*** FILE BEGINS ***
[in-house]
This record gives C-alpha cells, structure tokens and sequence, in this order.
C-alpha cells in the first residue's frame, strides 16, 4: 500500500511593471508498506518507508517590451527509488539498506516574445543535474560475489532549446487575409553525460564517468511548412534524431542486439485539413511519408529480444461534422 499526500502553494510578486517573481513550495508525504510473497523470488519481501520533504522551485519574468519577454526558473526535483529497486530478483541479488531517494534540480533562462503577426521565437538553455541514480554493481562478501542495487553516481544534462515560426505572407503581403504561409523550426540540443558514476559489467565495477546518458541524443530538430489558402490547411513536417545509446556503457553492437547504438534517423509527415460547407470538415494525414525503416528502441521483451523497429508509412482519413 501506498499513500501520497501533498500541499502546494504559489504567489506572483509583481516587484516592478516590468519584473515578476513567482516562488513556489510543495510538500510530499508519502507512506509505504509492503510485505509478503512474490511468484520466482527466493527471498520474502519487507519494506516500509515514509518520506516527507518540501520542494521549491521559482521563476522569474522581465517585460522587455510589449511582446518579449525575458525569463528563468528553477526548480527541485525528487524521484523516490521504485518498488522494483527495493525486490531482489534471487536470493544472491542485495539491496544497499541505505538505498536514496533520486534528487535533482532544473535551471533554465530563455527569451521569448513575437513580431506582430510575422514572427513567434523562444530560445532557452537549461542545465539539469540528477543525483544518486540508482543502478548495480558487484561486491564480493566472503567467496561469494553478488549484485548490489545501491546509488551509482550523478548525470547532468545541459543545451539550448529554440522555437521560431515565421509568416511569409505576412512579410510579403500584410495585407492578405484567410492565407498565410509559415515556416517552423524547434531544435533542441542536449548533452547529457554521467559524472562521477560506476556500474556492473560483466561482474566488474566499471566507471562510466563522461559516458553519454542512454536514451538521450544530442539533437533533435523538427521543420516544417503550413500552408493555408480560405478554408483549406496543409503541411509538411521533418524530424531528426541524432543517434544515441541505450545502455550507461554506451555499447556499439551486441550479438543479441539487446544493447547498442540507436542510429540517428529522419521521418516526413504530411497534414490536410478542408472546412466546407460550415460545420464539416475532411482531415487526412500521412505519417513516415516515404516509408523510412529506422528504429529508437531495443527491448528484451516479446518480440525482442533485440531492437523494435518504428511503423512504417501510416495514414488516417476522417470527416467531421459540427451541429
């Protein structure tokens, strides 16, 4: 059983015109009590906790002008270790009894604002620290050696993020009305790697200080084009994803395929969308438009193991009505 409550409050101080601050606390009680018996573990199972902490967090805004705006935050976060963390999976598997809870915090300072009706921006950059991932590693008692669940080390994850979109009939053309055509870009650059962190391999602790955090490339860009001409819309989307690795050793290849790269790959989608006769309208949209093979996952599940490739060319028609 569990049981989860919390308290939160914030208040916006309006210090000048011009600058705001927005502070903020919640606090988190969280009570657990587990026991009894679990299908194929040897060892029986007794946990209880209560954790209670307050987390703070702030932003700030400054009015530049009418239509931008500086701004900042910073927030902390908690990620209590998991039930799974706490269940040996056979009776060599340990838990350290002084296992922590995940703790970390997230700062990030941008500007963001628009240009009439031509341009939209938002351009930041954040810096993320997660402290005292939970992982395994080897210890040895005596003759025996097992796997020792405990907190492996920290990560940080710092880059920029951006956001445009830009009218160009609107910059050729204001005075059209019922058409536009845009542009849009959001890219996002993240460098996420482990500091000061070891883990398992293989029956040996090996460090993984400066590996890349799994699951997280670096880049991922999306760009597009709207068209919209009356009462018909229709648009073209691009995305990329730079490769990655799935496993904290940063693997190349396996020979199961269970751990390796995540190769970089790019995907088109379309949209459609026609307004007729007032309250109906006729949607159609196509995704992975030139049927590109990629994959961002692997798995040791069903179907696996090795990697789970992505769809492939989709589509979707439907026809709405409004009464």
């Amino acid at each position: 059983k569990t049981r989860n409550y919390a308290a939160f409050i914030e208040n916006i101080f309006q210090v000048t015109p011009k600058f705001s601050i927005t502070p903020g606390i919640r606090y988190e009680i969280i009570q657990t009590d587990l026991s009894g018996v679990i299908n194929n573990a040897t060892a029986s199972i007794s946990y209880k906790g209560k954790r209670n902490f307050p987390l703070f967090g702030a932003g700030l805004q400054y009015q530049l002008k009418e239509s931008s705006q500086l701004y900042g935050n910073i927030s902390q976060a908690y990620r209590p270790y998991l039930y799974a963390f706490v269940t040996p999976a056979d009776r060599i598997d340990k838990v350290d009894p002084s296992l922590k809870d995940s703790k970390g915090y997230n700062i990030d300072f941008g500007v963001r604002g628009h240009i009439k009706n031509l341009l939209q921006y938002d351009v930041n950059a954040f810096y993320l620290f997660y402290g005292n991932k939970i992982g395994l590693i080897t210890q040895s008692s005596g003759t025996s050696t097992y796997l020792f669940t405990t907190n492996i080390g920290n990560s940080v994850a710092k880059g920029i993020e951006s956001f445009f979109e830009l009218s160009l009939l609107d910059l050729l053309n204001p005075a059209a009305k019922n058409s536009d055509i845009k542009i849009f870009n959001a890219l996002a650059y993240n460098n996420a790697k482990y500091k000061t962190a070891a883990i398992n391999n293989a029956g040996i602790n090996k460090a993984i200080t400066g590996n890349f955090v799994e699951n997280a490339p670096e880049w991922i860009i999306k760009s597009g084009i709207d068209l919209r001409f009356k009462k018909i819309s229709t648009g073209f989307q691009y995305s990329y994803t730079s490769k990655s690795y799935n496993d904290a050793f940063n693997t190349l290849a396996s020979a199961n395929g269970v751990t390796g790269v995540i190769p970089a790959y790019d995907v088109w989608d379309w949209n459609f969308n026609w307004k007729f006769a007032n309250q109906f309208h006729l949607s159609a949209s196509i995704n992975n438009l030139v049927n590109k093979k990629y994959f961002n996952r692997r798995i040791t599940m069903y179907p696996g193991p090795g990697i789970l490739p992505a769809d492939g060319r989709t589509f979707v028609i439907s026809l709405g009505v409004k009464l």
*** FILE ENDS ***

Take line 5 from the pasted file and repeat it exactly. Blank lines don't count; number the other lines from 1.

């Amino acid at each position: 059983k569990t049981r989860n409550y919390a308290a939160f409050i914030e208040n916006i101080f309006q210090v000048t015109p011009k600058f705001s601050i927005t502070p903020g606390i919640r606090y988190e009680i969280i009570q657990t009590d587990l026991s009894g018996v679990i299908n194929n573990a040897t060892a029986s199972i007794s946990y209880k906790g209560k954790r209670n902490f307050p987390l703070f967090g702030a932003g700030l805004q400054y009015q530049l002008k009418e239509s931008s705006q500086l701004y900042g935050n910073i927030s902390q976060a908690y990620r209590p270790y998991l039930y799974a963390f706490v269940t040996p999976a056979d009776r060599i598997d340990k838990v350290d009894p002084s296992l922590k809870d995940s703790k970390g915090y997230n700062i990030d300072f941008g500007v963001r604002g628009h240009i009439k009706n031509l341009l939209q921006y938002d351009v930041n950059a954040f810096y993320l620290f997660y402290g005292n991932k939970i992982g395994l590693i080897t210890q040895s008692s005596g003759t025996s050696t097992y796997l020792f669940t405990t907190n492996i080390g920290n990560s940080v994850a710092k880059g920029i993020e951006s956001f445009f979109e830009l009218s160009l009939l609107d910059l050729l053309n204001p005075a059209a009305k019922n058409s536009d055509i845009k542009i849009f870009n959001a890219l996002a650059y993240n460098n996420a790697k482990y500091k000061t962190a070891a883990i398992n391999n293989a029956g040996i602790n090996k460090a993984i200080t400066g590996n890349f955090v799994e699951n997280a490339p670096e880049w991922i860009i999306k760009s597009g084009i709207d068209l919209r001409f009356k009462k018909i819309s229709t648009g073209f989307q691009y995305s990329y994803t730079s490769k990655s690795y799935n496993d904290a050793f940063n693997t190349l290849a396996s020979a199961n395929g269970v751990t390796g790269v995540i190769p970089a790959y790019d995907v088109w989608d379309w949209n459609f969308n026609w307004k007729f006769a007032n309250q109906f309208h006729l949607s159609a949209s196509i995704n992975n438009l030139v049927n590109k093979k990629y994959f961002n996952r692997r798995i040791t599940m069903y179907p696996g193991p090795g990697i789970l490739p992505a769809d492939g060319r989709t589509f979707v028609i439907s026809l709405g009505v409004k009464l």